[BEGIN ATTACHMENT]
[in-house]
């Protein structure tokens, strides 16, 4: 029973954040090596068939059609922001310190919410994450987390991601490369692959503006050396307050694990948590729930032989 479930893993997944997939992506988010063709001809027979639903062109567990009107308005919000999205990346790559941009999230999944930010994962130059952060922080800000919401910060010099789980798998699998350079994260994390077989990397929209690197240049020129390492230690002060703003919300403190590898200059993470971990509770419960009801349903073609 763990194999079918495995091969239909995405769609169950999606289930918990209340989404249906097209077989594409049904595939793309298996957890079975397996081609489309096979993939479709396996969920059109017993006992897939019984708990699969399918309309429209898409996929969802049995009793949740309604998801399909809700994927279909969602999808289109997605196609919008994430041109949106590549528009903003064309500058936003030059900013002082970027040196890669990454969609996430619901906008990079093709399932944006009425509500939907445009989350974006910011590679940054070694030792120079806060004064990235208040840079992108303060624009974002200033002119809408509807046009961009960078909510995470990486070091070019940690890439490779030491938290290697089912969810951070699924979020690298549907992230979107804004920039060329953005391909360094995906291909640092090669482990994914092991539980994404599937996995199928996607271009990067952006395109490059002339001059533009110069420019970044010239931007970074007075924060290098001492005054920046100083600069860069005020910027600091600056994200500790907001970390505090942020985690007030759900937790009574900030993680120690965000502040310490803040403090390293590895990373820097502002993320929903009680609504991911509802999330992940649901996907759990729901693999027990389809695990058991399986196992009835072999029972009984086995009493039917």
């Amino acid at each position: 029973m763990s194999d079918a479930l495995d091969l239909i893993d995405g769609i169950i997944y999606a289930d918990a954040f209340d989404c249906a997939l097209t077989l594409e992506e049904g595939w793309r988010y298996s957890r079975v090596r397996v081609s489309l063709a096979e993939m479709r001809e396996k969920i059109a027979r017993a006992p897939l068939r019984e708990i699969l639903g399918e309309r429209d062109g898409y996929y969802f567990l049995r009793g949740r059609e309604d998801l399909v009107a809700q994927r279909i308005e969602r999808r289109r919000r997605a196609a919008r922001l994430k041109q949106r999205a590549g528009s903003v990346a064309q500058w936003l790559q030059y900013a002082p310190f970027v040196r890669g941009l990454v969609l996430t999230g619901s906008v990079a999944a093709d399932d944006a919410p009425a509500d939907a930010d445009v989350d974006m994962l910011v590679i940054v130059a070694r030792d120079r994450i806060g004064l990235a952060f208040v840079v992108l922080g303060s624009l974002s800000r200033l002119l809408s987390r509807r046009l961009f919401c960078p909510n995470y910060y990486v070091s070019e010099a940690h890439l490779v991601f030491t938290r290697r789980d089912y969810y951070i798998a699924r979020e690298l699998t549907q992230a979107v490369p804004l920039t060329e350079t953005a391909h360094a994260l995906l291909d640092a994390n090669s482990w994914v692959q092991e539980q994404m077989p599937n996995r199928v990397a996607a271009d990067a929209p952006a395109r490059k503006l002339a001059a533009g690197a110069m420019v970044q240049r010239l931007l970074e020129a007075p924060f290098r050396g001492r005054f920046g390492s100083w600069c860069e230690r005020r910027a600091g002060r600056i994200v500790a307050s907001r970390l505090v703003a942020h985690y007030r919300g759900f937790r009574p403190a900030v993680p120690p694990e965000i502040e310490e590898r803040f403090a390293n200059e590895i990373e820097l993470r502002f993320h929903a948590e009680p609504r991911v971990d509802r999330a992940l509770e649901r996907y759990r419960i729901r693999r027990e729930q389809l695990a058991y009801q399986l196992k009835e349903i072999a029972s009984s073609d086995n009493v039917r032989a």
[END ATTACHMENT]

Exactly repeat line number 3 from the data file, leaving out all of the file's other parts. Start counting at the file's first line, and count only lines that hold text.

């Amino acid at each position: 029973m763990s194999d079918a479930l495995d091969l239909i893993d995405g769609i169950i997944y999606a289930d918990a954040f209340d989404c249906a997939l097209t077989l594409e992506e049904g595939w793309r988010y298996s957890r079975v090596r397996v081609s489309l063709a096979e993939m479709r001809e396996k969920i059109a027979r017993a006992p897939l068939r019984e708990i699969l639903g399918e309309r429209d062109g898409y996929y969802f567990l049995r009793g949740r059609e309604d998801l399909v009107a809700q994927r279909i308005e969602r999808r289109r919000r997605a196609a919008r922001l994430k041109q949106r999205a590549g528009s903003v990346a064309q500058w936003l790559q030059y900013a002082p310190f970027v040196r890669g941009l990454v969609l996430t999230g619901s906008v990079a999944a093709d399932d944006a919410p009425a509500d939907a930010d445009v989350d974006m994962l910011v590679i940054v130059a070694r030792d120079r994450i806060g004064l990235a952060f208040v840079v992108l922080g303060s624009l974002s800000r200033l002119l809408s987390r509807r046009l961009f919401c960078p909510n995470y910060y990486v070091s070019e010099a940690h890439l490779v991601f030491t938290r290697r789980d089912y969810y951070i798998a699924r979020e690298l699998t549907q992230a979107v490369p804004l920039t060329e350079t953005a391909h360094a994260l995906l291909d640092a994390n090669s482990w994914v692959q092991e539980q994404m077989p599937n996995r199928v990397a996607a271009d990067a929209p952006a395109r490059k503006l002339a001059a533009g690197a110069m420019v970044q240049r010239l931007l970074e020129a007075p924060f290098r050396g001492r005054f920046g390492s100083w600069c860069e230690r005020r910027a600091g002060r600056i994200v500790a307050s907001r970390l505090v703003a942020h985690y007030r919300g759900f937790r009574p403190a900030v993680p120690p694990e965000i502040e310490e590898r803040f403090a390293n200059e590895i990373e820097l993470r502002f993320h929903a948590e009680p609504r991911v971990d509802r999330a992940l509770e649901r996907y759990r419960i729901r693999r027990e729930q389809l695990a058991y009801q399986l196992k009835e349903i072999a029972s009984s073609d086995n009493v039917r032989a």